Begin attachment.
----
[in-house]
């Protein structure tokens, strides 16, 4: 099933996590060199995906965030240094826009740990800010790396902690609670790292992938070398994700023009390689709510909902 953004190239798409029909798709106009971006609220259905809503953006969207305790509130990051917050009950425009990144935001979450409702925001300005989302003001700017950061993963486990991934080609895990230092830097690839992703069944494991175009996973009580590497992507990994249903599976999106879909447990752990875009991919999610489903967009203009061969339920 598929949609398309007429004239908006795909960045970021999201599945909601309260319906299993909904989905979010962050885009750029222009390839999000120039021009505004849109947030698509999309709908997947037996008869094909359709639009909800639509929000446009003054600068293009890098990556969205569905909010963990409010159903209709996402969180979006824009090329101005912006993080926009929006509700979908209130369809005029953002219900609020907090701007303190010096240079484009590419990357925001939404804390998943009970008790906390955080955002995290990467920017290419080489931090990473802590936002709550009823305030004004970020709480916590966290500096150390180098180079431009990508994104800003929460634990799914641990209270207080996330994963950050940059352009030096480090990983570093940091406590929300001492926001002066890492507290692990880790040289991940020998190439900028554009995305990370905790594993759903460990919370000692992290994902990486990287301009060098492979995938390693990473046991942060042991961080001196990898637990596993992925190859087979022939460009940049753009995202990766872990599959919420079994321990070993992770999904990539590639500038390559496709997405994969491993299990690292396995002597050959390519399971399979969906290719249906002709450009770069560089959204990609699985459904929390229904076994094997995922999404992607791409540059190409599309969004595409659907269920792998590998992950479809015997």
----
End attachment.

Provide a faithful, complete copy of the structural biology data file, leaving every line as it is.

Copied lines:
[in-house]
């Protein structure tokens, strides 16, 4: 099933996590060199995906965030240094826009740990800010790396902690609670790292992938070398994700023009390689709510909902 953004190239798409029909798709106009971006609220259905809503953006969207305790509130990051917050009950425009990144935001979450409702925001300005989302003001700017950061993963486990991934080609895990230092830097690839992703069944494991175009996973009580590497992507990994249903599976999106879909447990752990875009991919999610489903967009203009061969339920 598929949609398309007429004239908006795909960045970021999201599945909601309260319906299993909904989905979010962050885009750029222009390839999000120039021009505004849109947030698509999309709908997947037996008869094909359709639009909800639509929000446009003054600068293009890098990556969205569905909010963990409010159903209709996402969180979006824009090329101005912006993080926009929006509700979908209130369809005029953002219900609020907090701007303190010096240079484009590419990357925001939404804390998943009970008790906390955080955002995290990467920017290419080489931090990473802590936002709550009823305030004004970020709480916590966290500096150390180098180079431009990508994104800003929460634990799914641990209270207080996330994963950050940059352009030096480090990983570093940091406590929300001492926001002066890492507290692990880790040289991940020998190439900028554009995305990370905790594993759903460990919370000692992290994902990486990287301009060098492979995938390693990473046991942060042991961080001196990898637990596993992925190859087979022939460009940049753009995202990766872990599959919420079994321990070993992770999904990539590639500038390559496709997405994969491993299990690292396995002597050959390519399971399979969906290719249906002709450009770069560089959204990609699985459904929390229904076994094997995922999404992607791409540059190409599309969004595409659907269920792998590998992950479809015997």